Penn State researchers have developed new software that can help decision-making teams in combat situations or homeland security handle information overload by inferring teams information needs and delivering relevant data from computer-generated reports.
The agent software called CAST (Collaborative Agents for Simulating Teamwork) highlights relevant data. This helps improve a teams decision-making process as well as enhances members collaboration.
"This version of CAST provides support for teams by anticipating what information team members will need, finding commonalities in the available information and determining how that information should be processed," said John Yen, professor of information sciences and technology. "Decision making is made easier because the software offers only relevant data."
CAST was originally developed by a team of researchers at Texas A&M where Yen was a key figure. Now a faculty member in Penn States School of Information Sciences and Technology (IST), Yen heads the Research Laboratory for Team-based Agents at the University while continuing to collaborate with Richard Volz and Michael Miller, from Texas A&M, on the software.
Margaret Hopkins | EurekAlert!
Fingerprints of quantum entanglement
16.02.2018 | University of Vienna
Simple in the Cloud: The digitalization of brownfield systems made easy
07.02.2018 | Deutsches Forschungszentrum für Künstliche Intelligenz GmbH, DFKI
Breakthrough provides a new concept of the design of molecular motors, sensors and electricity generators at nanoscale
Researchers from the Institute of Organic Chemistry and Biochemistry of the CAS (IOCB Prague), Institute of Physics of the CAS (IP CAS) and Palacký University...
For photographers and scientists, lenses are lifesavers. They reflect and refract light, making possible the imaging systems that drive discovery through the microscope and preserve history through cameras.
But today's glass-based lenses are bulky and resist miniaturization. Next-generation technologies, such as ultrathin cameras or tiny microscopes, require...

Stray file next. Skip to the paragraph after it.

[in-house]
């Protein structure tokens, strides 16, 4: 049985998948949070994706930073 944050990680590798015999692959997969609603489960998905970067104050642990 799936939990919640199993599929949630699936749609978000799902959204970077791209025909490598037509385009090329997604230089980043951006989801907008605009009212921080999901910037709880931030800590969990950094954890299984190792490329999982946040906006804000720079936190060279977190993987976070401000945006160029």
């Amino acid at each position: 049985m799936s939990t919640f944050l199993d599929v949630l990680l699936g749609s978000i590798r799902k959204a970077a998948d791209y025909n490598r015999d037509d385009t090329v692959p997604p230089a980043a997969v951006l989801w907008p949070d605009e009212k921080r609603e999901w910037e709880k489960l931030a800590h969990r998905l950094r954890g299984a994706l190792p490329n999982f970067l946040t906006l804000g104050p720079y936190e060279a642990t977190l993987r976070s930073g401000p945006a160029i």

Scientists from the University of Zurich have succeeded for the first time in tracking individual stem cells and their neuronal progeny over months within the intact adult brain. This study sheds light on how new neurons are produced throughout life.
The generation of new nerve cells was once thought to taper off at the end of embryonic development. However, recent research has shown that the adult brain...
Theoretical physicists propose to use negative interference to control heat flow in quantum devices. Study published in Physical Review Letters
Quantum computer parts are sensitive and need to be cooled to very low temperatures. Their tiny size makes them particularly susceptible to a temperature...
Let’s say the armrest is broken in your vintage car. As things stand, you would need a lot of luck and persistence to find the right spare part. But in the world of Industrie 4.0 and production with batch sizes of one, you can simply scan the armrest and print it out. This is made possible by the first ever 3D scanner capable of working autonomously and in real time. The autonomous scanning system will be on display at the Hannover Messe Preview on February 6 and at the Hannover Messe proper from April 23 to 27, 2018 (Hall 6, Booth A30).
Part of the charm of vintage cars is that they stopped making them long ago, so it is special when you do see one out on the roads. If something breaks or...
15.02.2018 | Event News
13.02.2018 | Event News
12.02.2018 | Event News
16.02.2018 | Information Technology
16.02.2018 | Health and Medicine
16.02.2018 | Physics and Astronomy